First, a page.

Higher US inflation would turn attention to Trump’s relationship with the Janet Yellen-led Fed, which he attacked during the campaign. The danger for investors is that no one can be certain how Trump would respond to the threat a higher US cash rate would pose to his pledge to make the US economy great again. Any signs that Trump was disrespecting the ability of the Fed to set monetary policy independently or questioning its anti-inflation mandate could devastate investor confidence. Indications of how independent Trump sees the Fed will come when he fills two empty slots on the seven-member board of governors, members of which always vote on interest-rate decisions. Controversial picks would create doubts about the calibre of people he could select when the reappointments of Yellen and Deputy Chair Stan Fischer come up in 2018.
Of all the policy options confronting Trump, investors can be most confident that he will act against free trade, or more correctly preferential trade, agreements, such as the 12-country-strong Trans-Pacific Partnership. Investors appeared sanguine about Trump’s decision to kill an agreement that was to cover about 40% of the global economy. They shrugged because they assume that the US won’t undermine to any extent a system that has served the country and the world so well since World War II ended.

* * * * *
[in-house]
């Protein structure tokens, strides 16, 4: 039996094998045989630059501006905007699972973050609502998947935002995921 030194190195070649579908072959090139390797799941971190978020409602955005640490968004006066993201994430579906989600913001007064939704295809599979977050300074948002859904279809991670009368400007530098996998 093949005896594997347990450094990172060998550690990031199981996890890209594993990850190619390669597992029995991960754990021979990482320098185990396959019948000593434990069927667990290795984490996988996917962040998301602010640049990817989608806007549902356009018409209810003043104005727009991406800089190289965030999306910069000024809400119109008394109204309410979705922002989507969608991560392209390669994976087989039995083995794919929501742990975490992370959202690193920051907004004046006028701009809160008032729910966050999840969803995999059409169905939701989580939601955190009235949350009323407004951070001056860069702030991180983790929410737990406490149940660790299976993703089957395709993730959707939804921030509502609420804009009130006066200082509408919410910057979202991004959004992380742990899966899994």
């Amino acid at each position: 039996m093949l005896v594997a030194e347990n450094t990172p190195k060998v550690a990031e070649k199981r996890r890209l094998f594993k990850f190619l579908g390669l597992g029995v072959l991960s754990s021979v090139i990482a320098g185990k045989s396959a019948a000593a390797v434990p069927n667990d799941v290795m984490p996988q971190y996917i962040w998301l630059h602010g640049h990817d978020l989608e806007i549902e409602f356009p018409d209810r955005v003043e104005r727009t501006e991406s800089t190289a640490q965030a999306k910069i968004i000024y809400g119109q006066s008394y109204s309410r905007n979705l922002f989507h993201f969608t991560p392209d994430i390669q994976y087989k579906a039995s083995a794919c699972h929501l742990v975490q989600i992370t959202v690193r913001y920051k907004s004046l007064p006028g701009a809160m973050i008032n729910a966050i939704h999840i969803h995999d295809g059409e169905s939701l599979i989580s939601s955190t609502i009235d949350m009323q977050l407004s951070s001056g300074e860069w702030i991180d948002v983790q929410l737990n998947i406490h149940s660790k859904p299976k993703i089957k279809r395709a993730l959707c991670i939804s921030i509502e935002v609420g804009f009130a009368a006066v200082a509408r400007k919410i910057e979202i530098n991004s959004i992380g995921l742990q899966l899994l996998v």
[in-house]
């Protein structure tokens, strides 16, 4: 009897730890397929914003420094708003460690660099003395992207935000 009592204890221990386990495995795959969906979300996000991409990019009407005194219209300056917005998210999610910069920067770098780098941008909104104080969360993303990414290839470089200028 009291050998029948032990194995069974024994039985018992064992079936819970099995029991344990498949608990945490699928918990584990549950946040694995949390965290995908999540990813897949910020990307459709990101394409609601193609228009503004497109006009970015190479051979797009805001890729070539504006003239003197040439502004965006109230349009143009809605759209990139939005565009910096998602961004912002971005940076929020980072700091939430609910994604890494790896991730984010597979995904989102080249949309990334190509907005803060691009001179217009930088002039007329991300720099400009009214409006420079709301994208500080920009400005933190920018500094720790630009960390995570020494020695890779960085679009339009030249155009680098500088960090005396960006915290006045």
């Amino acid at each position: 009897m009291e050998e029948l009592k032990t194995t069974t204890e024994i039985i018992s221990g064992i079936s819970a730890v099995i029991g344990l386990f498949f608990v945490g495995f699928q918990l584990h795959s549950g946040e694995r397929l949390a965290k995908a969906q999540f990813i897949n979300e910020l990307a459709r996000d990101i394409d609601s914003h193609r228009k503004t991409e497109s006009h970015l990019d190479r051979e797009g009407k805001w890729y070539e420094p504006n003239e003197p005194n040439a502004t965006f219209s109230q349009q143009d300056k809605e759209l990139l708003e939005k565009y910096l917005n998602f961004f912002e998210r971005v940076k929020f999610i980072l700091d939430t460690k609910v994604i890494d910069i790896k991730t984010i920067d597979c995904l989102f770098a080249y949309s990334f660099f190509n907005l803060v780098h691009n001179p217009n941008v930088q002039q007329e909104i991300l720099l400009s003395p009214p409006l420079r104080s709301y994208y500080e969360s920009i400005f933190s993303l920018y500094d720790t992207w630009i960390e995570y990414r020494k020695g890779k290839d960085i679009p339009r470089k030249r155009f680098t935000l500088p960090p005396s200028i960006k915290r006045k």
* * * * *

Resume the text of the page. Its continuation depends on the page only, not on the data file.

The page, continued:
The crux of any damage to global trade will pivot on the relationship between China and the US, the world’s two largest economies. Beijing is likely to retaliate in some form should a Trump administration impose higher duties on Chinese goods and label China a currency manipulator, other campaign promises he is under pressure to honour. (They are core, rather than non-core, promises, to use John Howard’s famous distinction.) His anti-China burst on Twitter on December 12 could be just the start of provocations that trigger a backlash.
As the US’ biggest creditor and trading partner, China has the clout to hurt the US. If you think the two have too many mutual ties to engage in self-destructive behaviour, ponder that Germany and the UK were each other’s biggest trading partners on the eve of World War 1.